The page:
Attacking the Soviet Union on a summer Sunday was a brilliant tactical stroke by Hitler. Not only were most of our military personnel on vacation or somewhere away from their bases taking training courses in the summer, but Sunday was everyone’s day off, and most of the military establishments had nothing but a skeleton crew on duty. With fewer people to watch the Soviet borders and airspace, the German airplanes met with no resistance as they dropped bombs on military bases and airfields in and around Kiev and Minsk (two major cities nearest to our western border) at four o’clock that morning. At the same time, the German infantry had easily overtaken the border patrols and we had enemy troops in our territory before anyone knew what had happened.
Grandpa Vasya had a day off from his classes that day and went to Petergof (one of the most famous Leningrad suburbs, where one of the royal family’s summer palaces was) to enjoy the lovely grounds and the famous Golden Fountains. The weather was perfect, and the famous Petergof park was full of families with small children. Some of the fountains were activated by the park attendants who were strategically placed all around the park, sitting on the comfortable benches with newspapers and magazines in their hands and hidden fountain switches under one foot. Whenever some adventurous toddler tried sneaking under one of the large mushroom shapes, believing it to be no more than a decoration, a nearby switch was discretely pressed, and the mushroom cap exploded with streams of water, causing the delightedly squealing (and completely soaked) kid to run to his parents. Some of the adult visitors of the park joined in the game and seemed to enjoy it no less than the little ones.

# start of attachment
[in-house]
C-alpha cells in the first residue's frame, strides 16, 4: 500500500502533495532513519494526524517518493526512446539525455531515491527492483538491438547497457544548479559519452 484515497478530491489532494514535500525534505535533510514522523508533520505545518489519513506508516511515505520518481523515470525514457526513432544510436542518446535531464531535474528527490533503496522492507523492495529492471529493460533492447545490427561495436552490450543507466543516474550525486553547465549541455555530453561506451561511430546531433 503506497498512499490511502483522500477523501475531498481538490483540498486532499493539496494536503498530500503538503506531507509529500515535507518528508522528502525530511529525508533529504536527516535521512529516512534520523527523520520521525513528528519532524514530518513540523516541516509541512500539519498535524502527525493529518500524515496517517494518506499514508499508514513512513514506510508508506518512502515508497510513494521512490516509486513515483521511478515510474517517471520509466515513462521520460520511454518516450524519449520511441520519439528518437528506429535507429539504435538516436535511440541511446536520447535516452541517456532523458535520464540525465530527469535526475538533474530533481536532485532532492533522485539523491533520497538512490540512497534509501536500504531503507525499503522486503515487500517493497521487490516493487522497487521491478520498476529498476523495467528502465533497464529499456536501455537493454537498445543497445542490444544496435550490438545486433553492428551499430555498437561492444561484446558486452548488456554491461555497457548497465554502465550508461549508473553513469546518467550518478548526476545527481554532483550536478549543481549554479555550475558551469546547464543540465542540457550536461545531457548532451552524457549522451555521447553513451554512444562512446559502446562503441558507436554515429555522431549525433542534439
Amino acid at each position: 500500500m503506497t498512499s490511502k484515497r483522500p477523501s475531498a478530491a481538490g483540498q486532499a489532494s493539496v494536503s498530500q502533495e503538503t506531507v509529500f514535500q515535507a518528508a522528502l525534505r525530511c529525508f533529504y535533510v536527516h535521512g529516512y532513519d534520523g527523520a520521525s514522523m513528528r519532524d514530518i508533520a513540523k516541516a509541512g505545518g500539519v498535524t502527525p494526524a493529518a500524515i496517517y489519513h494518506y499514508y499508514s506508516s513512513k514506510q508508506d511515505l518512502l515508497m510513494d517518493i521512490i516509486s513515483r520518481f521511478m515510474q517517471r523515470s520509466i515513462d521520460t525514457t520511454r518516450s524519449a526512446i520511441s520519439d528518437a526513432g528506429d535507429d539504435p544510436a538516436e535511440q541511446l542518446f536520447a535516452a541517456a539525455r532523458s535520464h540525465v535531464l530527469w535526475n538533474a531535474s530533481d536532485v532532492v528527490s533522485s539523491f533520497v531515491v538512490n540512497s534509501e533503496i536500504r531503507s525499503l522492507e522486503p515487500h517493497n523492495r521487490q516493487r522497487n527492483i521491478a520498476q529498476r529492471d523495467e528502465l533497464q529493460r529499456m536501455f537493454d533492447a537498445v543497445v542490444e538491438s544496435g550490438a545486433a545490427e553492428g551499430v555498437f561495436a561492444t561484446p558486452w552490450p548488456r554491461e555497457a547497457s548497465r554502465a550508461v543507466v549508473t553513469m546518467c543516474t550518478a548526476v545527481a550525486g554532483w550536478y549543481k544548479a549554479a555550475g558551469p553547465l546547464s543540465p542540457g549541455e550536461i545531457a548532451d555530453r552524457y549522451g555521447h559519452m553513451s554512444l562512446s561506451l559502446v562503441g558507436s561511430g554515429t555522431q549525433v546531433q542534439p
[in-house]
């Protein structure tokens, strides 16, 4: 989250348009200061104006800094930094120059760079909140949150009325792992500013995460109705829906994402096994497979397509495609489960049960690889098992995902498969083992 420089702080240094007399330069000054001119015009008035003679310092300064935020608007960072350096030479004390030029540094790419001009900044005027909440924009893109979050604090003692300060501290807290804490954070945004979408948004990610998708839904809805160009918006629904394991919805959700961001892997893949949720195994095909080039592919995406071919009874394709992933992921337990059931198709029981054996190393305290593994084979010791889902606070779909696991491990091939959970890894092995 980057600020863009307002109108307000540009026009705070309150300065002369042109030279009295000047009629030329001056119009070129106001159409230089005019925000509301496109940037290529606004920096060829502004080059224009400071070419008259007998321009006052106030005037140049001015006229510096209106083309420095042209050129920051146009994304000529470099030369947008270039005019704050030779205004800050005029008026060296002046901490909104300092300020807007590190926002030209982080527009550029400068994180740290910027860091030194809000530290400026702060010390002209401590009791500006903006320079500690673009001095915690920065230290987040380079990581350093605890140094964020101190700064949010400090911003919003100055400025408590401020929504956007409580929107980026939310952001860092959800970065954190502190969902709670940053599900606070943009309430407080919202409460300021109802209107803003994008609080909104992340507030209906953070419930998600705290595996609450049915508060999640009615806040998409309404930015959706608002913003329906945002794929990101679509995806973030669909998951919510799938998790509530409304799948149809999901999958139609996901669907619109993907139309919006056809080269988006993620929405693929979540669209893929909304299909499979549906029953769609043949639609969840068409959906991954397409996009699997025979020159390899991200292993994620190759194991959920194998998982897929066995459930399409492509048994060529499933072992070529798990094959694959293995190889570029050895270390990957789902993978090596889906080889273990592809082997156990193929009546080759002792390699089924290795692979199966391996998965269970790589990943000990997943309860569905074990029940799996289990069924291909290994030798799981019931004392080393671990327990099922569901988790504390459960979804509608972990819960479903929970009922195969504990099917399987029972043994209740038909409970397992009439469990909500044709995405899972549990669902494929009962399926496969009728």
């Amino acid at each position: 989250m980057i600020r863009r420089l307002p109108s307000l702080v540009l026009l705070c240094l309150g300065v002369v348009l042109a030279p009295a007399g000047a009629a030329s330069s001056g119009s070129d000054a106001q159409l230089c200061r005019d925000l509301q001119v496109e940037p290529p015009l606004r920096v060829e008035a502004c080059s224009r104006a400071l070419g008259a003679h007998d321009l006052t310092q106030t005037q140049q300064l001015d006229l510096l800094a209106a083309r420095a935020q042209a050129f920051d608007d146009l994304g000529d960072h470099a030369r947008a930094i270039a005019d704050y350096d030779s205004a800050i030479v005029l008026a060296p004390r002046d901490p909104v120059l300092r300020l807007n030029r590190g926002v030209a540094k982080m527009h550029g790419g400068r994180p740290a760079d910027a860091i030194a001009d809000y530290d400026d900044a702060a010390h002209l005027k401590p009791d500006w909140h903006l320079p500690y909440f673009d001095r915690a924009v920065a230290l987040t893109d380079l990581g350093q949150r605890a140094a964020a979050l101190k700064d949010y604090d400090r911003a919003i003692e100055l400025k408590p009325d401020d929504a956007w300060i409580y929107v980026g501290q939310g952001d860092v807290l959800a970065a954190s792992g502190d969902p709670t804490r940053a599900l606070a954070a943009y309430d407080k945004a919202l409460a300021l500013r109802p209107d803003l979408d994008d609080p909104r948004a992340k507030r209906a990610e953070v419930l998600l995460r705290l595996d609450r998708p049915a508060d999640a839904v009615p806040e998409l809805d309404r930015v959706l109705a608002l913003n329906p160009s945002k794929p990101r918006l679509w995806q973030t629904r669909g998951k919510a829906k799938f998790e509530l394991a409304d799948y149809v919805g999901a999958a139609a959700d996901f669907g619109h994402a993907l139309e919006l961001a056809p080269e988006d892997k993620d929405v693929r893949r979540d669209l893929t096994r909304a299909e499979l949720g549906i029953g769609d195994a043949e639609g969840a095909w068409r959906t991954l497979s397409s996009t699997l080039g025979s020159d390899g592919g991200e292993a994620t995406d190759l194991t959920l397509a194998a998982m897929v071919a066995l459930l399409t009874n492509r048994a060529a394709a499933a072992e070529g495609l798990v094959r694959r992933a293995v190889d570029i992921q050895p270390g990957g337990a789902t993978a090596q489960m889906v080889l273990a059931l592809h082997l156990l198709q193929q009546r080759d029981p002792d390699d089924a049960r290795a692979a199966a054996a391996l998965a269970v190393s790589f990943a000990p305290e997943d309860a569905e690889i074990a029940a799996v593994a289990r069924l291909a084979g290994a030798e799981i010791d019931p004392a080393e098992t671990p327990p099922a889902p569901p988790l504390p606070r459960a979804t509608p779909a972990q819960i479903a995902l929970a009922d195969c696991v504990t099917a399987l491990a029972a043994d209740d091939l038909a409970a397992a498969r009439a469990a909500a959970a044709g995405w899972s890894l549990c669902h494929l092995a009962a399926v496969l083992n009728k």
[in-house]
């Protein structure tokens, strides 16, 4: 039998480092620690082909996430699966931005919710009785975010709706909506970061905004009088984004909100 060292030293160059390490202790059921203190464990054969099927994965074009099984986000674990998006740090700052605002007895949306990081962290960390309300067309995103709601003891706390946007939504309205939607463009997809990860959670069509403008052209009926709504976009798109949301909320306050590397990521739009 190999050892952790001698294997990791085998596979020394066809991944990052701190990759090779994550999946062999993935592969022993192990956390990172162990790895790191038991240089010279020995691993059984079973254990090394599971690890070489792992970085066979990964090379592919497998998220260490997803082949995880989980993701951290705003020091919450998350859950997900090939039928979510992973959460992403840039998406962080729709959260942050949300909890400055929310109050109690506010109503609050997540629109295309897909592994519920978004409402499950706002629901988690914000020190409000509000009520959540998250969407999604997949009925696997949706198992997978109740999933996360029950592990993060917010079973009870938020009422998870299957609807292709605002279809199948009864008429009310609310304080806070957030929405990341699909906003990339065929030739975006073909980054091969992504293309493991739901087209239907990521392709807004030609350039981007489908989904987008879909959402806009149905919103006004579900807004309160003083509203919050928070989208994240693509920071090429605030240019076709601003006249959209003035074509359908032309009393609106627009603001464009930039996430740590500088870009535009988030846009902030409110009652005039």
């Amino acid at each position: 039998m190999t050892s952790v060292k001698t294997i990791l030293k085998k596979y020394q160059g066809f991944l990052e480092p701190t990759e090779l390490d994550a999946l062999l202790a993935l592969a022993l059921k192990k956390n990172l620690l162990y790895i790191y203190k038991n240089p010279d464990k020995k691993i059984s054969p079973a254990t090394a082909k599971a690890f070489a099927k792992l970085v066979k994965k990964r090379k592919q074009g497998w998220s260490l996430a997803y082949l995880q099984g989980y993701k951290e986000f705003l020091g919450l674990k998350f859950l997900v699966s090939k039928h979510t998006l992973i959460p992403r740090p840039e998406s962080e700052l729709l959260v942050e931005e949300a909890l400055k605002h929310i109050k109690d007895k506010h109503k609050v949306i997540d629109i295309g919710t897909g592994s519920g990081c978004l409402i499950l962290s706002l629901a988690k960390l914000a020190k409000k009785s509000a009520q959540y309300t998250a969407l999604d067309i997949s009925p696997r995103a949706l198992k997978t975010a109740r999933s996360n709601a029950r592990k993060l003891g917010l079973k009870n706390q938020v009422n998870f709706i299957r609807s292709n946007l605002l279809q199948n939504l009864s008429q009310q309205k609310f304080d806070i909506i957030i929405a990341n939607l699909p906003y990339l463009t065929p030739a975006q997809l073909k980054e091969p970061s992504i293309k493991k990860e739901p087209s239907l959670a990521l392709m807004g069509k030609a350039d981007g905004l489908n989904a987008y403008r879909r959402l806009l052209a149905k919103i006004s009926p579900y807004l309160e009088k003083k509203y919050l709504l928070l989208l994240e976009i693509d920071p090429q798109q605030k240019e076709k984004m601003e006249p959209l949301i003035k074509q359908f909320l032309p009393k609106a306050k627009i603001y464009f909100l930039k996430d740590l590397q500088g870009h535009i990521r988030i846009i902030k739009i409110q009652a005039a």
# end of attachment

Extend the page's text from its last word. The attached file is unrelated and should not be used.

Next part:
Suddenly, all of the fountains shut down, and the sounds of a waltz pouring forth from the park speakers were replaced by the “urgent message” signal of the central radio station. It was followed by the voice of the most famous radio announcer of that day – Yuri Levitan, “This is Moscow! The Red Army Central Command Headquarters report from June 22, 1941. At dawn on June 22, 1941 German troops attacked our border military divisions along the front line stretching from the Baltic to the Black Sea, who offered valiant resistance through the first portion of the day. In the afternoon the German troops were met by the emergency response divisions of the Red Army infantry. The enemy was driven back with large casualties. The enemy was able to achieve insignificant tactical success in the Grodny and Kristynopol regions, where the enemy troops have overtaken the villages of Kalvaria, Stoyanuv within 15 kilometers and Tsehanofets 10 kilometers from the border.